Save the Sea Turtles!

I was in the middle of teaching a Hrebrew class in Parshat HaShavua at a Jerusalem nursing home this past week when all of a sudden one of the women stopped me and asked me why I was talking about Jewish people not being allowed to eat a “tazav”, translated in modern Hebrew as a turtle.


The woman claimed that nobody eats turtles and she wanted to know what book I was reading that talks about such things.


I surprised her by telling her that I was reading straight from the Torah, from Parshat Shmini Vayikra 11:29: “These also are unclean to you…vihatzav…”


She sent me home with an assignment to find out if anyone really eats turtles today.


I found her question posted on Yahoo answers on the internet: “Can Humans Eat Baby Turtles?” One answer said that “Green Turtle and Snapping Turtle are edible and are often used in soup. In the US it is often illegal to trap turtles because they are endangered.”


An article in National Geographic Kids called “Sea Turtle Soup, No Thanks!” by Catherine Clarke Fox teaches us that eating Sea Turtles turns out not to be good for anybody:

 Sea turtles have been on Earth for millions of years, but they are in danger of going extinct. The main threat to them is people who kill them for food, according to Dr. Wallace J. Nichols of the California Academy of Sciences and The Ocean Conservancy.

But the latest news may slow turtle hunting: Dr. Nichols and other scientists have found that sea turtles (family Cheloniidae) absorb a lot of pollution from the ocean, including pesticides and heavy metals like mercury and cadmium. These toxins are health hazards for both turtles and humans and can cause permanent damage to their bodies. Sea turtles also carry the bacteria salmonella, which can cause severe diarrhea in people. Research shows that many people get sick and even die from eating sea turtle meat.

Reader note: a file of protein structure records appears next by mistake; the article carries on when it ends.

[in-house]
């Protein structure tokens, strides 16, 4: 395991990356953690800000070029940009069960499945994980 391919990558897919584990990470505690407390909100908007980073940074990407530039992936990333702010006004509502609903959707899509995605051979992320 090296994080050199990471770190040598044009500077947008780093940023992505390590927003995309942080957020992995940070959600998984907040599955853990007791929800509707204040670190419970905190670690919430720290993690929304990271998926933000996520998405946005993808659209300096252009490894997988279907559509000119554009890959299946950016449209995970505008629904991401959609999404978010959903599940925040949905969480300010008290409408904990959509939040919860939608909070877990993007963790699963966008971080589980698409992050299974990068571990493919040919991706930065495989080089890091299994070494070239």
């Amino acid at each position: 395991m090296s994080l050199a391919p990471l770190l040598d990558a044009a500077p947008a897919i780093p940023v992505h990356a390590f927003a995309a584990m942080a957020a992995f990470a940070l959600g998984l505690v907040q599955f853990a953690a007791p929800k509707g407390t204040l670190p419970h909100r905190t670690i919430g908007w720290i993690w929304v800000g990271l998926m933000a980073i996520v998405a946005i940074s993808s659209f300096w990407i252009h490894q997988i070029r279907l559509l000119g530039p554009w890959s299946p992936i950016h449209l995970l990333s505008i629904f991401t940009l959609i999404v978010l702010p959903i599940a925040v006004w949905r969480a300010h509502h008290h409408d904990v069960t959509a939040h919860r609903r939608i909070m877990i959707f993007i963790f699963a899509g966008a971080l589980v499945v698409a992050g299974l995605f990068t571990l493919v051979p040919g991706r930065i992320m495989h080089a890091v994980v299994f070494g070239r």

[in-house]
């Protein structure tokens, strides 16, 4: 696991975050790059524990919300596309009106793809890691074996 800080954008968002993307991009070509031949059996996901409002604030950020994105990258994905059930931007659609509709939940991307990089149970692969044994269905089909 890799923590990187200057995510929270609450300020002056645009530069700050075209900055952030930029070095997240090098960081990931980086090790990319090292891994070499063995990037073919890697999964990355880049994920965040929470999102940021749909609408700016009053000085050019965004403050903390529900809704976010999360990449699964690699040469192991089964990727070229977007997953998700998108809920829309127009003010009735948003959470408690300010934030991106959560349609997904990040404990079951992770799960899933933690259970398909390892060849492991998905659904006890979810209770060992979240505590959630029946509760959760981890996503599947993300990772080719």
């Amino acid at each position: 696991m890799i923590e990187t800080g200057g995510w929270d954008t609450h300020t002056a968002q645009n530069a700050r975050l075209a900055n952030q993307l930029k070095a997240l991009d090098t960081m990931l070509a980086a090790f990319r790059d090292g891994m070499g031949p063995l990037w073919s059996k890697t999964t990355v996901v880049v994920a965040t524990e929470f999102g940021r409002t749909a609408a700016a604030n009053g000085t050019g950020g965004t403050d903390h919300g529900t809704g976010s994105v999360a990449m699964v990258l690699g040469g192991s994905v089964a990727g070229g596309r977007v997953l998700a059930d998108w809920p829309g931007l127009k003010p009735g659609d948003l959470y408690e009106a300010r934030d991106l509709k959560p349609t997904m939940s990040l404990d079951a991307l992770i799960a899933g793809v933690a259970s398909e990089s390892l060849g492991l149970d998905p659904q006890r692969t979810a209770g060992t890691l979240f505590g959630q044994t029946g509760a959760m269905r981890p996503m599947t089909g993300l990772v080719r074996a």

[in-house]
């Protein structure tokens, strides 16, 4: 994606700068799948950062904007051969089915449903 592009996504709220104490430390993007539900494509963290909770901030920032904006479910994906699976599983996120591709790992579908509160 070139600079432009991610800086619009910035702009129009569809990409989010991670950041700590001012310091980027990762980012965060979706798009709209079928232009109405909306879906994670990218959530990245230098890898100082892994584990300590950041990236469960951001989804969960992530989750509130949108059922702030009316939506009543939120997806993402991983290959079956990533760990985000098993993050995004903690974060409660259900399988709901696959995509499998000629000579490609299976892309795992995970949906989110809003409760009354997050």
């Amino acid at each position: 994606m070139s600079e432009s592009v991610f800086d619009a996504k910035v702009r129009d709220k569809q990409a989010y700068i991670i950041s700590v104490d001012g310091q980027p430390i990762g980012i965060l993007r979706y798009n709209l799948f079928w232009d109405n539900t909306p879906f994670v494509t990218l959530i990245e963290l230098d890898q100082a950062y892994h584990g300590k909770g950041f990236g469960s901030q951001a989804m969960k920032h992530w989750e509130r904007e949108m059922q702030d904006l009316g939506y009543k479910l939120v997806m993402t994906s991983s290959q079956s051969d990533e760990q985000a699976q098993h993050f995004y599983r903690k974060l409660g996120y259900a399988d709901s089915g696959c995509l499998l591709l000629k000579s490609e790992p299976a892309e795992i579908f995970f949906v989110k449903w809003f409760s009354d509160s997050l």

If you’re from the United States, chances are you haven’t had sea turtle on your dinner plate. “My daughter is four, and she thinks eating sea turtles is gross,” says Nichols. Besides, all seven species are protected by the United States Endangered Species Act, which makes it illegal to harm or kill these amazing animals. “But there are kids–-and adults—around the world who do still eat them,” explains Nichols. “Our first goal was to save turtles; now we want to save people too.”

He wants to get the word out to people who still think turtle steaks or soup make good eating. And he wants people to understand a bigger message: that we should protect the oceans. “The health of the ocean, the health of the animals in the ocean, and our own health are all connected. For a long time we didn’t really make those connections,” explains Nichols. “Now it’s clear that a clean ocean is really good for us too because of the food we eat from there.”
 The laws of Kashrut are often difficult for us to understand. Why are some animals kosher and not others? Why are some animals that seemingly would never be eaten even mentioned?  The answer is that we don’t know when some of the animals will become popular in different parts of the world and therefore every animal must be covered. 

Although we don’t always know God’s reasons for why some animals are not kosher, scientific discoveries often  prove that it may be better for everyone if certain animals are left alone.